What is a Concussion?
A concussion is an injury to the brain that is caused when a force is applied to the head or body. Concussions are the most common type of head injury, with an incidence of 210,000 per year in Canada (Longman & Rach-Longman, 2017). Concussions are often referred to as mild traumatic brain injuries (mTBI) because they do not cause external visible damage. Instead, they produce changes to the chemical composition of the brain that temporarily interfere with brain functioning.
Concussions can be caused by a direct blow to the head (e.g., in sports or through physical altercations), abrupt speed changes that affect head and body movement (e.g., motor vehicle collisions), or by exposure to an explosion (e.g., in combat situations) (Friesen, 2017).
What are the Symptoms of a Concussion?
Brain injuries are classified as mild, complicated mild, moderate or severe, depending on the injury characteristics within minutes to hours of an injury. Concussions are also known as mild traumatic brain injuries. Concussive injuries may or may not include a loss of consciousness but do involve at least an alteration of consciousness (e.g., being dazed, confused, incoherent, disoriented, or having significant incoordination) and/or an inability to form memories around the time of injury (i.e., posttraumatic or anterograde amnesia). The symptoms following a concussion are not specific to concussions as they are often found in other non-brain injuries (e.g., orthopedic injuries), and can include a combination of:
- Physical Symptoms such as headache, dizziness, sensitivity to noise and light, blurred or double vision, alterations in sleep, nausea and vomiting;
- Emotional and Behavioural Symptoms such as irritability, mood changes, anger, sadness, frustration, depression, anxiety; and
- Cognitive Symptoms such as confusion, disorientation, trouble concentrating, slowed thinking, and short-term memory problems(Friesen, 2017).
When Should an Individual Seek Help?
If one is suspected to have experienced a concussion, regardless of whether symptoms are mild or severe, it is important to immediately see a physician to rule out a more serious brain injury that can become life threatening.
When can an Individual Return to Work, School or Sports?
Clinical recovery from a concussion usually occurs between 10 days and three months post-injury (Plourde, Kirkwood, & Yeates, 2017). Recovery time will vary, depending on: severity of the injury, number of symptoms experienced immediately post-concussion, pre-injury psychological or neurodevelopmental conditions, one’s psychosocial environment, and clinical management strategies. (Plourde, Kirkwood, & Yeates, 2017)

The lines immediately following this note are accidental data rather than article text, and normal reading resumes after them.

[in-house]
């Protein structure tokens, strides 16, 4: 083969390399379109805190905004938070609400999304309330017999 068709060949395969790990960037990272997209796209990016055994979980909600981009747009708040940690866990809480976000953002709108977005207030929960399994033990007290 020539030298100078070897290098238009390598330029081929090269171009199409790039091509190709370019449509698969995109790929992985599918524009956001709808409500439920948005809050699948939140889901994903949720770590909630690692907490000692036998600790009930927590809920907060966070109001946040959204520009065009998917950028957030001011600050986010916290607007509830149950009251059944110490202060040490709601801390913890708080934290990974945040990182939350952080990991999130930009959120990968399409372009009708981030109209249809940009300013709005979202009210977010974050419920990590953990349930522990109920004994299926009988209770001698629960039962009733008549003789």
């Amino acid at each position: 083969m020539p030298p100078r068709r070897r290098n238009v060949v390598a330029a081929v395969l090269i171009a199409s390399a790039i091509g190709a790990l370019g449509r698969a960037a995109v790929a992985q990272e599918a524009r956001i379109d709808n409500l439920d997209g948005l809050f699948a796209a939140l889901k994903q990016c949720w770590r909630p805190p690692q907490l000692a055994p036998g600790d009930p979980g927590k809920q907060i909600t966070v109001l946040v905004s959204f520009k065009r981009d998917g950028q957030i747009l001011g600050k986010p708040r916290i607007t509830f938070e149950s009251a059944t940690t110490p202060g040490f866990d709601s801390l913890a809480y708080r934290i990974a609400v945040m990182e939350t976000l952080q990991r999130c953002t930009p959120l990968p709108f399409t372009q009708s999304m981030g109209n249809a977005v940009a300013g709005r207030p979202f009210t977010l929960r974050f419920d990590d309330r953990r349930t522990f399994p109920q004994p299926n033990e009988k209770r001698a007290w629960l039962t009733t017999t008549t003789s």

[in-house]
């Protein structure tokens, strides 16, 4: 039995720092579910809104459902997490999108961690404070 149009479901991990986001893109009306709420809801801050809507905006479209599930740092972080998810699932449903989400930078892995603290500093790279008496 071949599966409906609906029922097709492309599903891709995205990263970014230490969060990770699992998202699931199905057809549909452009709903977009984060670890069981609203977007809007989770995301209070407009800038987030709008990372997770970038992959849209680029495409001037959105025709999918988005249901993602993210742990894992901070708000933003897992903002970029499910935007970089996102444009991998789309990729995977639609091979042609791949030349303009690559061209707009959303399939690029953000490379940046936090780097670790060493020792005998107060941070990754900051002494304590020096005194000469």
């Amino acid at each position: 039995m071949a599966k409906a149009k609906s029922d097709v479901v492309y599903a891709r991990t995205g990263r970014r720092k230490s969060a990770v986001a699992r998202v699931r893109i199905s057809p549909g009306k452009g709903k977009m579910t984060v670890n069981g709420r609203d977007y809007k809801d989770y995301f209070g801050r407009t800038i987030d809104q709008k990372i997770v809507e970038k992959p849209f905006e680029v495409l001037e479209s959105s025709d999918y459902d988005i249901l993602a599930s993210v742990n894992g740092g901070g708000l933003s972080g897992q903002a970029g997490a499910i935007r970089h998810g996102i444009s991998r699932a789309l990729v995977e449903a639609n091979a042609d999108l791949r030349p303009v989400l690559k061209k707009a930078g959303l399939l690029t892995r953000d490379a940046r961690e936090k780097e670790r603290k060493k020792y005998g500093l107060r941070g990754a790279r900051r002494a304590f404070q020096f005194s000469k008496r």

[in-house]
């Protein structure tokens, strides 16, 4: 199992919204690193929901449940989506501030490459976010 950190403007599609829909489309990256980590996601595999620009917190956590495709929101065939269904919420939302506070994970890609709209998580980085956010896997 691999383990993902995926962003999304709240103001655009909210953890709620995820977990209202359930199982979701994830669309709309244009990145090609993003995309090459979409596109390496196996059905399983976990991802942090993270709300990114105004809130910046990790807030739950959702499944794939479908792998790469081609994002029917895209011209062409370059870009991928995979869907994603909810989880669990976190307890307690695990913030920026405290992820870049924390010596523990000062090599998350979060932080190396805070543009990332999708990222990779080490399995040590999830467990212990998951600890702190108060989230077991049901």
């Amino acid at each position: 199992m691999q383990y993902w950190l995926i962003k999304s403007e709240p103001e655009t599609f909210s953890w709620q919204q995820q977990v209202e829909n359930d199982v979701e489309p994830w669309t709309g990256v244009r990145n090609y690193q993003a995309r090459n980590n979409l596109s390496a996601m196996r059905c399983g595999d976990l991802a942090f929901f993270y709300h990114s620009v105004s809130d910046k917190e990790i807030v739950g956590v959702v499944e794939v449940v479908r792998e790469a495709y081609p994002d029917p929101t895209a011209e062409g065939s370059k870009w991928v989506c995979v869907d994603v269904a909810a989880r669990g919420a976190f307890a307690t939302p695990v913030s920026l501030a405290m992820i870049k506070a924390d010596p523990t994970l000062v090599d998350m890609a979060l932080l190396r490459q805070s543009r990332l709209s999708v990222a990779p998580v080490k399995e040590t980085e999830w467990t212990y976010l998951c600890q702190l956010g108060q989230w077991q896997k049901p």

Risk factors for prolonged symptoms include: history of previous concussion(s); female gender; co-morbid medical conditions (e.g., migraines) or psychological conditions (e.g., depression, anxiety, PTSD); history of learning or attention difficulties; substance abuse; and adolescent age range.
To date, a consensus regarding effective treatment for concussion has yet to be identified. Research tells us that the brain needs time to heal and clinicians have typically recommended an initial but brief (i.e., a few days to a week) period of physical and mental rest, enough and good quality sleep, a healthy and balanced diet, and relaxation (Holland Bloorview Kids Rehabilitation Hospital). Mild physical exertion may be beneficial in the recovery process, starting as soon as three days post injury, as tolerated. (Longman & Rach-Longman, 2017)
Decisions regarding returning to school, work, and sport should be made in consultation with a physician or neuropsychologist and, ideally, the decision should be informed by results obtained through a multidisciplinary assessment as needed (e.g., clinical neuropsychologist, vestibular physiotherapist, etc.).
How can a Psychologist Help?
Psychologists (neuropsychologists, clinical psychologists, sport psychologists, school psychologists) can help in numerous ways related to concussions including assessment, treatment, and conducting research.
Assessment. A clinical neuropsychologist is a licensed psychologist with expertise in brain- behaviour relationships and knowledge of the interplay among neurological, psychological, and behavioural factors (Ontario Psychological Association, 2016). Neuropsychologists have expertise in the areas of assessment, intervention, and psychometrics in the context of brain injury, are uniquely qualified to interpret measures of cognitive and emotional functioning; and can objectively determine the presence or absence of neurocognitive and emotional sequelae of concussion. (Plourde, Kirkwood, & Yeates, 2017)
Treatment. Neuropsychologists are well positioned to educate patients about concussion symptoms and recovery patterns, and to recommend compensatory strategies (e.g., academic or work accommodations) to manage presumably transient cognitive symptoms of concussion during the recovery process. (Plourde, Kirkwood, & Yeates, 2017)